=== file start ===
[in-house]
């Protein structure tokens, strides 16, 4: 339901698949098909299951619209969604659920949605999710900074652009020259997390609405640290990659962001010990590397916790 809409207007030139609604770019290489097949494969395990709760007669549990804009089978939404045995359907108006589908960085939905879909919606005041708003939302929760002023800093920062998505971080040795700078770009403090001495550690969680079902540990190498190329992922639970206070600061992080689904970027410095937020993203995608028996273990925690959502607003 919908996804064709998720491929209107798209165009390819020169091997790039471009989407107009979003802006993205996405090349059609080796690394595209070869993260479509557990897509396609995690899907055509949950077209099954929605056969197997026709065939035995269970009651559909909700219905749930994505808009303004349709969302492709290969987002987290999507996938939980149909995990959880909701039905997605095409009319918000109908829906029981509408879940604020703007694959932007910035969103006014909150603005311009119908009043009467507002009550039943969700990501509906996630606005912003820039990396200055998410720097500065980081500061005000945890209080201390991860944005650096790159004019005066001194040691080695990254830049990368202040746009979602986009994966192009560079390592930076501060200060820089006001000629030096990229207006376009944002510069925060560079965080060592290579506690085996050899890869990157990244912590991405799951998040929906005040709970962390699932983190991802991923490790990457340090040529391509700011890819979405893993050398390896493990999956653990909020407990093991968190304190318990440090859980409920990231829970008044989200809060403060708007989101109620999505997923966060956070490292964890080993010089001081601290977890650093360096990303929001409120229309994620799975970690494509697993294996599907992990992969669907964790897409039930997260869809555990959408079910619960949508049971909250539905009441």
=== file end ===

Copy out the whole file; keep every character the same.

[in-house]
């Protein structure tokens, strides 16, 4: 339901698949098909299951619209969604659920949605999710900074652009020259997390609405640290990659962001010990590397916790 809409207007030139609604770019290489097949494969395990709760007669549990804009089978939404045995359907108006589908960085939905879909919606005041708003939302929760002023800093920062998505971080040795700078770009403090001495550690969680079902540990190498190329992922639970206070600061992080689904970027410095937020993203995608028996273990925690959502607003 919908996804064709998720491929209107798209165009390819020169091997790039471009989407107009979003802006993205996405090349059609080796690394595209070869993260479509557990897509396609995690899907055509949950077209099954929605056969197997026709065939035995269970009651559909909700219905749930994505808009303004349709969302492709290969987002987290999507996938939980149909995990959880909701039905997605095409009319918000109908829906029981509408879940604020703007694959932007910035969103006014909150603005311009119908009043009467507002009550039943969700990501509906996630606005912003820039990396200055998410720097500065980081500061005000945890209080201390991860944005650096790159004019005066001194040691080695990254830049990368202040746009979602986009994966192009560079390592930076501060200060820089006001000629030096990229207006376009944002510069925060560079965080060592290579506690085996050899890869990157990244912590991405799951998040929906005040709970962390699932983190991802991923490790990457340090040529391509700011890819979405893993050398390896493990999956653990909020407990093991968190304190318990440090859980409920990231829970008044989200809060403060708007989101109620999505997923966060956070490292964890080993010089001081601290977890650093360096990303929001409120229309994620799975970690494509697993294996599907992990992969669907964790897409039930997260869809555990959408079910619960949508049971909250539905009441």